Postprint version. Published in The Aeronautical Journal, Volume 118, Issue 1210, December 1, 2014, pages 1385-1407.
NOTE: At the time of publication, the author G. Doig was not yet affiliated with Cal Poly.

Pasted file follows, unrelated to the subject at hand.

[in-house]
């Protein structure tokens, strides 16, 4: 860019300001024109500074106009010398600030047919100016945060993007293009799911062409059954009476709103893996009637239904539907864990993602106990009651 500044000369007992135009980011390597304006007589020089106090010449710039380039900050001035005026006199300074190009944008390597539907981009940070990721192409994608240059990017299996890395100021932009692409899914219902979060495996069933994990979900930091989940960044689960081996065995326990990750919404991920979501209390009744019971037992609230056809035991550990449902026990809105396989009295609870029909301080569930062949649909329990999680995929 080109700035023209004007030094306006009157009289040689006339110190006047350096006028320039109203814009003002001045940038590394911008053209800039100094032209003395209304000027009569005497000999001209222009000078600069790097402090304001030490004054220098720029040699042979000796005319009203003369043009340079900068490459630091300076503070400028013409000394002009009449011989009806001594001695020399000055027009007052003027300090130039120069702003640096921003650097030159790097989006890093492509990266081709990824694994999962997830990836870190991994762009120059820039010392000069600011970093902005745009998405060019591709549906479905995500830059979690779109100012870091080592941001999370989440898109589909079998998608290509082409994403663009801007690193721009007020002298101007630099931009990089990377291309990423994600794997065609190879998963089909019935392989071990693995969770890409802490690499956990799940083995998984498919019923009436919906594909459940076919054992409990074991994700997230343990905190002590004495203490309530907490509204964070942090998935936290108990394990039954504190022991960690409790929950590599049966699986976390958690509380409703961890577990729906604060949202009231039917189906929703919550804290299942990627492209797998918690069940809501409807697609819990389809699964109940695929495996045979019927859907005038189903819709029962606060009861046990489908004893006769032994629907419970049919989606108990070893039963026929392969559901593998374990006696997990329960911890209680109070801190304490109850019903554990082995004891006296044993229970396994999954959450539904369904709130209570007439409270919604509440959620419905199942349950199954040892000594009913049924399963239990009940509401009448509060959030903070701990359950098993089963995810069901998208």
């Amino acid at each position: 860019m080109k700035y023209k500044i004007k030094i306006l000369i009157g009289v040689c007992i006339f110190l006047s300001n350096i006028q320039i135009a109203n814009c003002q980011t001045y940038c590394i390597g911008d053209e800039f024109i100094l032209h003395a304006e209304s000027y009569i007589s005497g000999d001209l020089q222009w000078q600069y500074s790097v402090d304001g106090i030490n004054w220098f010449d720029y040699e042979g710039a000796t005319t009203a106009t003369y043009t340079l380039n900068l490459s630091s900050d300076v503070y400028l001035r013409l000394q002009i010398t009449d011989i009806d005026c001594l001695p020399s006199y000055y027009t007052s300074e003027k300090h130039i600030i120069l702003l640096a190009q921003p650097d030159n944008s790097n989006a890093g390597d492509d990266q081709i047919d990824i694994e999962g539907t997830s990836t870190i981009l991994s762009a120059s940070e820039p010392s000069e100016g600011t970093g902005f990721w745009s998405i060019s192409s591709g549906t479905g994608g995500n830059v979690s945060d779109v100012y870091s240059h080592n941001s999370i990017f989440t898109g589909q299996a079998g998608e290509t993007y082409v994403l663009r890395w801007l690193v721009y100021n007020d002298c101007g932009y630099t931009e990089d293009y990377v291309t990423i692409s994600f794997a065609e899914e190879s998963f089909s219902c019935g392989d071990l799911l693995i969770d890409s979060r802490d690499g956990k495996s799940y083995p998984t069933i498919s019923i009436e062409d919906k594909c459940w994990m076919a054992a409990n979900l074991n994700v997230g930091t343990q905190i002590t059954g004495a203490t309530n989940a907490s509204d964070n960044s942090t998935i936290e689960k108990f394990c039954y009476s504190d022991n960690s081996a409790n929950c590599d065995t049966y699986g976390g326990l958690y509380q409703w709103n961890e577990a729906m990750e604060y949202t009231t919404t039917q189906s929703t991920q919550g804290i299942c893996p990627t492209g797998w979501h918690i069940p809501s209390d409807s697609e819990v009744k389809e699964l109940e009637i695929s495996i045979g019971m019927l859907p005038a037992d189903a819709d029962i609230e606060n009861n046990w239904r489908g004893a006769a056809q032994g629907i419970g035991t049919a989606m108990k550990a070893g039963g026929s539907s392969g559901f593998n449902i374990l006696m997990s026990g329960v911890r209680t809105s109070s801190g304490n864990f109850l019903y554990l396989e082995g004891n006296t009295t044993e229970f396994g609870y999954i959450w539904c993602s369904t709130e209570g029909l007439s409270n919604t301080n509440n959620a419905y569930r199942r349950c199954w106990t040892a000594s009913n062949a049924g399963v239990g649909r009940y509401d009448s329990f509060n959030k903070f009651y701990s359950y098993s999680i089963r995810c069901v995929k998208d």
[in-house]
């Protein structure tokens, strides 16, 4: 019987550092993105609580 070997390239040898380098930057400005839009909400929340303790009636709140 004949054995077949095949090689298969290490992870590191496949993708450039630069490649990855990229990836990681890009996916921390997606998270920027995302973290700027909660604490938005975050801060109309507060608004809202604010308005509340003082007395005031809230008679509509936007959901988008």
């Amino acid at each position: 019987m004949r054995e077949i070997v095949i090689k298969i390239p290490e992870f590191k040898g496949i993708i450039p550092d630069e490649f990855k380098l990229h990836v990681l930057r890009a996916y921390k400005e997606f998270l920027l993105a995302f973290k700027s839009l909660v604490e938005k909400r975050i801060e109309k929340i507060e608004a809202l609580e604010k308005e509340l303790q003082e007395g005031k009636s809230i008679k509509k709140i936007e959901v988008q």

A numerical investigation of generic open-wheel racing car wing and wheel geometry has been conducted, using original sub-scale experimental data for validation. It was determined that there are three main interactions that may occur, identifiable by the path that the main and secondary wing vortices take around the wheel. Interaction ‘A’ occurs when the main and secondary wing vortices both travel outboard of the wheel; interaction ‘B’ is obtained when only the main wing vortex passes inboard of the wheel; while interaction ‘C’ sees both wing vortices travel inboard of the wheel. The different interactions are achieved when geometric changes to the wing affect the pressure distribution about the endplate, either by altering the magnitude of suction generated by the wing or by changing the locations of peak suction and vortices relative to the wheel’s stagnation regions. As a result, the influence that the wing and wheel have on each other – in comparison to the same bodies in isolation – varies, resulting in significant consequences for downforce and drag.